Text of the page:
In his book, Alfred Hitchcock's "Rear Window", John Belton addresses the underlying issues of voyeurism, patriarchy and feminism that are evident in the film. He asserts "Rear Window's story is "about" spectacle; it explores the fascination with looking and the attraction of that which is being looked at."
John Fawell notes in Dennis Perry’s book, Hitchcock and Poe: The Legacy of Delight and Terror, that Hitchcock “recognized that the darkest aspect of voyeurism…is our desire for awful things to happen to people…to make ourselves feel better, and to relieve ourselves of the burden of examining our own lives.”  The Master of Terror challenges the audience, forcing them to peer through his rear window and become exposed to, as Donald Spotto calls it in his 1976 book The Art of Alfred Hitchcock: Fifty Years of His Motion Pictures, the “social contagion” of acting as voyeur.
In an explicit example of a condemnation of voyeurism, Stella expresses her outrage at Jeffries’ voyeuristic habits saying, “In the old days, they’d put your eyes out with a red hot poker” and “What people ought to do is get outside and look in for a change.”
One climactic scene in the film portrays both the positive and negative effects of voyeurism. Driven by curiosity and incessant watching, with Jeffries watching from his window, Lisa sneaks into Thorwald’s second floor apartment, looking for clues, and is apprehended by him. Jeffries is in obvious anxiety and overcome with panic as he sees Thorwald walk into the apartment and notice the irregular placement of the purse on the bed. Jeffries anxiously jitters in his wheelchair, and grabs his telephoto camera to watch the situation unfold, eventually calling the police because Miss Lonelyhearts is contemplating suicide in the neighboring apartment. Chillingly, Jeffries watches Lisa in Thorwald’s apartment rather than keeping an eye on the woman about to commit suicide. Thorwald turns off the lights, shutting off Jeffries sole means of communication and protection with Lisa; Jeffries still pays attention to the pitch black apartment instead of Miss Lonelyhearts. The tension Jeffries feels is unbearable and acutely distressing as he realizes that he is responsible for Lisa now that he can’t see her. The police go to the Thorwald apartment, the lights flicker on, and any danger coming toward Lisa is temporarily dismissed. Although Lisa is taken to jail, Jeffries is utterly mesmerized by her dauntless actions.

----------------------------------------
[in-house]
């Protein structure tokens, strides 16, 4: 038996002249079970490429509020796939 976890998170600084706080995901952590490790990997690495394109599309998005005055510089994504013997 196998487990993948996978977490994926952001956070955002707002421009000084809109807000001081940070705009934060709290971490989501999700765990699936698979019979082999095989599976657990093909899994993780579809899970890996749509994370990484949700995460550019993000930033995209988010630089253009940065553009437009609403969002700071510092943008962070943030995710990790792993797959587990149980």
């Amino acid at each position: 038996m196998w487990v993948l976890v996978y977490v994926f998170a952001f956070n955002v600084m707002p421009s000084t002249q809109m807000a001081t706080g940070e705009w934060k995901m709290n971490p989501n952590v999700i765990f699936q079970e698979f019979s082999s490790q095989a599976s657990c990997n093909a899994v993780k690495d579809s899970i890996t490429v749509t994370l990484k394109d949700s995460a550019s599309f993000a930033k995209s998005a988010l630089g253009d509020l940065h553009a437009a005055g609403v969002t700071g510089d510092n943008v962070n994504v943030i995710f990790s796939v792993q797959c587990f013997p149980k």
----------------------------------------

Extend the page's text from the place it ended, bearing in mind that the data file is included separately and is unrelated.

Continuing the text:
With further analysis, it is understandable that Jeffries’ positive evolution would be impossible without voyeurism—or as Robin Wood puts it in his 1989 book Hitchcock’s Films Revisited, “the indulging of morbid curiosity and the consequences of that indulgence.”